Cut-off times- Mobilization of collaterals between delivery versus payment (DVP) and free of payment (FOP)
Collateral dynamic and static data- Ensures the core collateral data needs to be exchanged in a timely manner.
Sourcing of collateral- Timely sourcing of collateral is fundamental to the efficient functioning of collateral management processes. Time taken to process collateral instructions and further improve settlement processes. The market is also considering encouraging non-T2S CSDs to join T2S, which would aid in the market’s achievement of the level of service.
Non-Euro collateral- Harmonization is required in the sourcing of non-euro-denominated collateral as well as the handling of cash flows resulting from CA events involving non-euro-denominated assets.
Issue and Barriers to effective and efficient collateral management systems
The transition from current disparate manual processes and content to ISO-based standardized messaging and workflows will need elaborate electronic mechanisms and will likely add a significant burden on all financial intermediaries involved, i.e., the CSDs, TPAs, and custodians.
Some of the common issues faced by ECMS participants are:
- Local collateral arrangements resulting in fragmentation that requires market participants and their Eurosystem counterparties to go through different procedures to deal with mobilizing collateral.
- Difference in procedures lead to operational inefficiencies that can be detrimental in times of financial stress and collateral shortages, which result in unnecessary cost.
- Existing collateral arrangements leave the door open for differences in business processes and messaging for cross-border collateral management activities that lead to operational impediments involving triparty and collateral management arrangements.
- Handling of corporate actions and taxations with the involvement of agents (TPAs and CSDs) when securities are used as collateral.
- Barriers to post-trade arrangements in European financial markets that include legal and regulatory barriers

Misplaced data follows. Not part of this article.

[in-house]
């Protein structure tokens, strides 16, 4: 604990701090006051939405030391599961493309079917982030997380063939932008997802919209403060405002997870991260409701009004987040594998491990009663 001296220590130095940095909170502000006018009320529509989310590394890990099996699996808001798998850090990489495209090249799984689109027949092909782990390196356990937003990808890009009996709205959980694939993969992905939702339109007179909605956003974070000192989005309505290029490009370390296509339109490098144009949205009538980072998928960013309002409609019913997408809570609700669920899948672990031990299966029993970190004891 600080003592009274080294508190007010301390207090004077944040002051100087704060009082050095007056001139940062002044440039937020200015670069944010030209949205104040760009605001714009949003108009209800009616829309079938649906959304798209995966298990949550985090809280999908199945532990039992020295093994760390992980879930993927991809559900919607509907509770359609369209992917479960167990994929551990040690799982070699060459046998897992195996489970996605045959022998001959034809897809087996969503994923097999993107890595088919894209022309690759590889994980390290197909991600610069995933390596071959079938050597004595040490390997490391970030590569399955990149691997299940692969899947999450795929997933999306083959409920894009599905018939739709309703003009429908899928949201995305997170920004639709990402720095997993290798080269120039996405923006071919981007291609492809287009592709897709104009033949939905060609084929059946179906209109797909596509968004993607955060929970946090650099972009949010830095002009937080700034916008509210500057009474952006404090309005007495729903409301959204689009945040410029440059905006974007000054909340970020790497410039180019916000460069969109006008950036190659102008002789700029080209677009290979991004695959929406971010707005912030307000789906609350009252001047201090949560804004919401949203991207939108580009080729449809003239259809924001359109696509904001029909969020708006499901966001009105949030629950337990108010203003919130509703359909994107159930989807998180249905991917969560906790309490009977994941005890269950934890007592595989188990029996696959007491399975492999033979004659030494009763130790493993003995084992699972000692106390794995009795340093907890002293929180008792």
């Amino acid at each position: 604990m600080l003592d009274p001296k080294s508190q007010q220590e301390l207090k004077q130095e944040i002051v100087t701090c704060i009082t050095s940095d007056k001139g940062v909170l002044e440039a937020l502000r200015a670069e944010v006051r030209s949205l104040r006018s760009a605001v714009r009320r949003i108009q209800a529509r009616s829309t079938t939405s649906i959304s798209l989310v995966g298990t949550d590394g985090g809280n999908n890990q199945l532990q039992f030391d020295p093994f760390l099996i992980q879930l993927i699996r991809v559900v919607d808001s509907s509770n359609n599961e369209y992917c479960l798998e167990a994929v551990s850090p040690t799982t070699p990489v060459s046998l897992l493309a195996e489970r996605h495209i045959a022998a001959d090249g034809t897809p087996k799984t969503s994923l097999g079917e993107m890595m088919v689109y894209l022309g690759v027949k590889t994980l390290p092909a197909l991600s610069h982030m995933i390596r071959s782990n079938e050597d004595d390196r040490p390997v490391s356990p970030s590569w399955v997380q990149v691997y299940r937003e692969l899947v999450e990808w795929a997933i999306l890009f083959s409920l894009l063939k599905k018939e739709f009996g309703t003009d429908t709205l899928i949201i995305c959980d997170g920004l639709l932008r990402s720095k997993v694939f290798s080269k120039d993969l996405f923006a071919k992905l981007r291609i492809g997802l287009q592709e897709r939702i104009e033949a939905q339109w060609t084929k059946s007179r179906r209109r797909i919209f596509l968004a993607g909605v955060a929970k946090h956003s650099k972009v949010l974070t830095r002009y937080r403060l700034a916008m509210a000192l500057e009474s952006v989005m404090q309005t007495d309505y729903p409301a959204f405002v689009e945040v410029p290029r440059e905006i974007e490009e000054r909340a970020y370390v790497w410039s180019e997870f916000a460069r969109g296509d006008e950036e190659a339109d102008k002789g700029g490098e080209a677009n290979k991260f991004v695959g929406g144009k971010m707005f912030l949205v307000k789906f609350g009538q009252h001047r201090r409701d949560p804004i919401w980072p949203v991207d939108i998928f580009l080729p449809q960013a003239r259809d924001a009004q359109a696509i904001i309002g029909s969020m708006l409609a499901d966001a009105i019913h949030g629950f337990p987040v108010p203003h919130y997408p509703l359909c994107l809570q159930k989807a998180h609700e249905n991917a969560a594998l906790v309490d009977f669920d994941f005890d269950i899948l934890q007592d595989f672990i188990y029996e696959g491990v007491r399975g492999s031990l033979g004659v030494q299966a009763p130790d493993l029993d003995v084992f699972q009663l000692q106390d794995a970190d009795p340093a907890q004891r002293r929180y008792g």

- One of the major challenges is the adoption of ISO 20022. Participants have incorporated the ISO 15022 standard for its efficiency, automation, and benefits over the years. However, many firms struggle with financial incentives to switch to ISO 20022.
Migration and Testing Approach- Stakeholders involvement and responsibilities
The ECMS migration process is expected to be aligned with its mandate from the two working groups, the User Testing and Migration Subgroup (UTMSG) and the ECMS Working Group (ECMS-WG). This defines the strategy to smoothen the transition of the current collateral management system to the new ECMS.
NCBs to move all the current collateral management functionalities from existing local collateral management (CMS) systems to new systems.
ECMS migrations will be a big-bang approach, where all respective participants, such as national central banks and their communities (CPTYs, CSDs, and Triparty Agents), will be migrated simultaneously.
Stakeholders’ participation in terms of migrations and testing – below are the entities who are required to perform the extensive testing of the ECMS migration.
- ECB- European Central Bank
- NCB- National Central Bank
- T2 and T2S service desk and ECMS service desk
- CPTYs- Counterparties
- CSD- Central securities and depositories
- TPAs- Triparty Agents
- NSPs- Network service providers
Testing Approach- Plan, Phases, and Environments
Testing period is planned to have two different stages and will be performed in two testing environments – The Interoperability test environment and Pre-production environment.
Test stages: – 1) Eurosystem Acceptance Testing Stage (EAT) 2) User Testing,
Here are the details of different stages.
- EAT- The testing scope of EAT is high-level functional testing, and European System of Central Banks (ESCB) services will be connected during EAT phase 1.
- Central Bank Testing- High-level functional scope of the central bank testing phase; all ESCB services and the ECMS DWH will be connected in this phase.
- Community Testing Phase1- Community testing phase 1 will have all the parties’, excluding counterparties and non-euro CBs.
- Community Testing Phase 2/Business testing/Operating testing – This phase aims to test the entire functional scope of the ECMS.
It is quite evident that integration and harmonization initiatives bring more efficient collateral management services to pan-European market participants. Essentially, the participants are required to ensure system and connectivity readiness to perform respective ECMS operations.
Cigniti offers comprehensive testing capabilities that are future-proof, including integration testing, API and component-level testing, functional and non-functional testing, and so on.
Cigniti offers solutions to the ECMS standard requirement, such as quality assurance, migrations, ISO 20022 conversions, validations, etc. It also ensures the testing frameworks and SWIFT test artifacts are in line with the Eurosystems standard guidelines and practices. Cigniti would extend support to ECMS players on all the test cases that are executed as mentioned in the European Central Bank (testing artifacts) repository.